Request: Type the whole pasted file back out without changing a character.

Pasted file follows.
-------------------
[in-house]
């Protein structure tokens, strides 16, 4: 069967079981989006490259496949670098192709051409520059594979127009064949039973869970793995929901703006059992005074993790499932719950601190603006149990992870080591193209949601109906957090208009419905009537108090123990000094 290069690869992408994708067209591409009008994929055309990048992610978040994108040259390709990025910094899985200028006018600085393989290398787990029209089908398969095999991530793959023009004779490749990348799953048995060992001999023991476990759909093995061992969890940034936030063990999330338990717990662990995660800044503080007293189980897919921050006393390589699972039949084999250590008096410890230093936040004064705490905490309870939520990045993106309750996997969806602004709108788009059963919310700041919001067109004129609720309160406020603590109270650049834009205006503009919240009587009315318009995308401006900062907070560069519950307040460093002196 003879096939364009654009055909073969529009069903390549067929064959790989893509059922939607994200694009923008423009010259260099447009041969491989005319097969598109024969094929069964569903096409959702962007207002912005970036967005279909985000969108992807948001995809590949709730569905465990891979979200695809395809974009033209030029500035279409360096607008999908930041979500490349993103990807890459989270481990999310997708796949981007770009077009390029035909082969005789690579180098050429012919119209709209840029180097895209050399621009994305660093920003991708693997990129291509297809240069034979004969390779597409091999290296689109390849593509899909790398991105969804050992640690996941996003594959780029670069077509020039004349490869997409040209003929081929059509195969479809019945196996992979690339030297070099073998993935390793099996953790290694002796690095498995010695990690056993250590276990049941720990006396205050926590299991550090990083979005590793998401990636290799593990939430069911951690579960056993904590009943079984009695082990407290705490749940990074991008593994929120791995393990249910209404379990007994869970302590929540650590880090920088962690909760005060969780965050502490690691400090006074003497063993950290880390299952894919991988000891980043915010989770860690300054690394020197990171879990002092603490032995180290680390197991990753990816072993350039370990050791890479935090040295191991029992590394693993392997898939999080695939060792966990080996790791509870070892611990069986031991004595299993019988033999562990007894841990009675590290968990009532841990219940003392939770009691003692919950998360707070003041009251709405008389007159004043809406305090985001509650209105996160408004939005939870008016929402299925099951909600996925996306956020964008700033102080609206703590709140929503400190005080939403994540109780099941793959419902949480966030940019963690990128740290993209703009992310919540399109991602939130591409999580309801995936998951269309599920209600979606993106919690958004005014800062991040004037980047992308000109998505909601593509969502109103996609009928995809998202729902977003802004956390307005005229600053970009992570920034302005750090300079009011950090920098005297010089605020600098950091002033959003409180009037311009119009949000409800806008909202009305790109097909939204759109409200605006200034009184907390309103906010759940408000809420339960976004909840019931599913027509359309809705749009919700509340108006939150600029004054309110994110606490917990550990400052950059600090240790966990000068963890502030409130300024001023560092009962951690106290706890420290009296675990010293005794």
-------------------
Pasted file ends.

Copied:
[in-house]
């Protein structure tokens, strides 16, 4: 069967079981989006490259496949670098192709051409520059594979127009064949039973869970793995929901703006059992005074993790499932719950601190603006149990992870080591193209949601109906957090208009419905009537108090123990000094 290069690869992408994708067209591409009008994929055309990048992610978040994108040259390709990025910094899985200028006018600085393989290398787990029209089908398969095999991530793959023009004779490749990348799953048995060992001999023991476990759909093995061992969890940034936030063990999330338990717990662990995660800044503080007293189980897919921050006393390589699972039949084999250590008096410890230093936040004064705490905490309870939520990045993106309750996997969806602004709108788009059963919310700041919001067109004129609720309160406020603590109270650049834009205006503009919240009587009315318009995308401006900062907070560069519950307040460093002196 003879096939364009654009055909073969529009069903390549067929064959790989893509059922939607994200694009923008423009010259260099447009041969491989005319097969598109024969094929069964569903096409959702962007207002912005970036967005279909985000969108992807948001995809590949709730569905465990891979979200695809395809974009033209030029500035279409360096607008999908930041979500490349993103990807890459989270481990999310997708796949981007770009077009390029035909082969005789690579180098050429012919119209709209840029180097895209050399621009994305660093920003991708693997990129291509297809240069034979004969390779597409091999290296689109390849593509899909790398991105969804050992640690996941996003594959780029670069077509020039004349490869997409040209003929081929059509195969479809019945196996992979690339030297070099073998993935390793099996953790290694002796690095498995010695990690056993250590276990049941720990006396205050926590299991550090990083979005590793998401990636290799593990939430069911951690579960056993904590009943079984009695082990407290705490749940990074991008593994929120791995393990249910209404379990007994869970302590929540650590880090920088962690909760005060969780965050502490690691400090006074003497063993950290880390299952894919991988000891980043915010989770860690300054690394020197990171879990002092603490032995180290680390197991990753990816072993350039370990050791890479935090040295191991029992590394693993392997898939999080695939060792966990080996790791509870070892611990069986031991004595299993019988033999562990007894841990009675590290968990009532841990219940003392939770009691003692919950998360707070003041009251709405008389007159004043809406305090985001509650209105996160408004939005939870008016929402299925099951909600996925996306956020964008700033102080609206703590709140929503400190005080939403994540109780099941793959419902949480966030940019963690990128740290993209703009992310919540399109991602939130591409999580309801995936998951269309599920209600979606993106919690958004005014800062991040004037980047992308000109998505909601593509969502109103996609009928995809998202729902977003802004956390307005005229600053970009992570920034302005750090300079009011950090920098005297010089605020600098950091002033959003409180009037311009119009949000409800806008909202009305790109097909939204759109409200605006200034009184907390309103906010759940408000809420339960976004909840019931599913027509359309809705749009919700509340108006939150600029004054309110994110606490917990550990400052950059600090240790966990000068963890502030409130300024001023560092009962951690106290706890420290009296675990010293005794």